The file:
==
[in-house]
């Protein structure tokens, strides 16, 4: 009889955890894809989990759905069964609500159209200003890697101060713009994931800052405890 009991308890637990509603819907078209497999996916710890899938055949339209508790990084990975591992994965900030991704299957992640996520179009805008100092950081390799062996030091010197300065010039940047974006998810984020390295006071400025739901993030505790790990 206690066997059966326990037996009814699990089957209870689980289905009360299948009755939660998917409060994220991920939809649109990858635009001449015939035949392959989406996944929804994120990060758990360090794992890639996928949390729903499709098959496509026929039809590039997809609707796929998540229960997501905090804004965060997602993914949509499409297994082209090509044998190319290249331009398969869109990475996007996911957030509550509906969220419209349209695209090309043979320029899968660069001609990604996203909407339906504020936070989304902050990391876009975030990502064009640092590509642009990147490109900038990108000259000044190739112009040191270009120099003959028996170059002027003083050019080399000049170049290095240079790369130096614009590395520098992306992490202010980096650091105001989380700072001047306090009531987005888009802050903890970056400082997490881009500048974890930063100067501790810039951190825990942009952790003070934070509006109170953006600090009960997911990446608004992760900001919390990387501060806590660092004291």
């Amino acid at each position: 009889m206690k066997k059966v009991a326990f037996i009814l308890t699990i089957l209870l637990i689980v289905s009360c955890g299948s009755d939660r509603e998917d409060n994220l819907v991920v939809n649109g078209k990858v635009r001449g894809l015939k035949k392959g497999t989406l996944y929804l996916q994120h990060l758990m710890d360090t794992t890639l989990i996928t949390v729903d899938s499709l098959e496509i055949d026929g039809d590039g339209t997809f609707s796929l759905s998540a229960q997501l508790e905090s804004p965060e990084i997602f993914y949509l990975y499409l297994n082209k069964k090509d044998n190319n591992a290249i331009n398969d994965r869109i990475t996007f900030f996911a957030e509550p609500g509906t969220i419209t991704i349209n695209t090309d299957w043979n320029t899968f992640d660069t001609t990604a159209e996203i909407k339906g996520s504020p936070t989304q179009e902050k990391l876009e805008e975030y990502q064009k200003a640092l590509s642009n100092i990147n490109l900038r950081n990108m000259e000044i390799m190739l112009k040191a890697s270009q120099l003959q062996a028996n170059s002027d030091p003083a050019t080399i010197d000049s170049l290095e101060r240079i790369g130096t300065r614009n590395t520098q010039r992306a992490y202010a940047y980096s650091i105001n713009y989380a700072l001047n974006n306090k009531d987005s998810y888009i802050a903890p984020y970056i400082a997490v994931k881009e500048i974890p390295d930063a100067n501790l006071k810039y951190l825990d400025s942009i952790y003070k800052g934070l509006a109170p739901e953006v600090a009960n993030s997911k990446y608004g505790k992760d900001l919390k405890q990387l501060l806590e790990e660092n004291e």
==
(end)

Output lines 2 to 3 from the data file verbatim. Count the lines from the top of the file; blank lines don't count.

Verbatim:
């Protein structure tokens, strides 16, 4: 009889955890894809989990759905069964609500159209200003890697101060713009994931800052405890 009991308890637990509603819907078209497999996916710890899938055949339209508790990084990975591992994965900030991704299957992640996520179009805008100092950081390799062996030091010197300065010039940047974006998810984020390295006071400025739901993030505790790990 206690066997059966326990037996009814699990089957209870689980289905009360299948009755939660998917409060994220991920939809649109990858635009001449015939035949392959989406996944929804994120990060758990360090794992890639996928949390729903499709098959496509026929039809590039997809609707796929998540229960997501905090804004965060997602993914949509499409297994082209090509044998190319290249331009398969869109990475996007996911957030509550509906969220419209349209695209090309043979320029899968660069001609990604996203909407339906504020936070989304902050990391876009975030990502064009640092590509642009990147490109900038990108000259000044190739112009040191270009120099003959028996170059002027003083050019080399000049170049290095240079790369130096614009590395520098992306992490202010980096650091105001989380700072001047306090009531987005888009802050903890970056400082997490881009500048974890930063100067501790810039951190825990942009952790003070934070509006109170953006600090009960997911990446608004992760900001919390990387501060806590660092004291």
């Amino acid at each position: 009889m206690k066997k059966v009991a326990f037996i009814l308890t699990i089957l209870l637990i689980v289905s009360c955890g299948s009755d939660r509603e998917d409060n994220l819907v991920v939809n649109g078209k990858v635009r001449g894809l015939k035949k392959g497999t989406l996944y929804l996916q994120h990060l758990m710890d360090t794992t890639l989990i996928t949390v729903d899938s499709l098959e496509i055949d026929g039809d590039g339209t997809f609707s796929l759905s998540a229960q997501l508790e905090s804004p965060e990084i997602f993914y949509l990975y499409l297994n082209k069964k090509d044998n190319n591992a290249i331009n398969d994965r869109i990475t996007f900030f996911a957030e509550p609500g509906t969220i419209t991704i349209n695209t090309d299957w043979n320029t899968f992640d660069t001609t990604a159209e996203i909407k339906g996520s504020p936070t989304q179009e902050k990391l876009e805008e975030y990502q064009k200003a640092l590509s642009n100092i990147n490109l900038r950081n990108m000259e000044i390799m190739l112009k040191a890697s270009q120099l003959q062996a028996n170059s002027d030091p003083a050019t080399i010197d000049s170049l290095e101060r240079i790369g130096t300065r614009n590395t520098q010039r992306a992490y202010a940047y980096s650091i105001n713009y989380a700072l001047n974006n306090k009531d987005s998810y888009i802050a903890p984020y970056i400082a997490v994931k881009e500048i974890p390295d930063a100067n501790l006071k810039y951190l825990d400025s942009i952790y003070k800052g934070l509006a109170p739901e953006v600090a009960n993030s997911k990446y608004g505790k992760d900001l919390k405890q990387l501060l806590e790990e660092n004291e």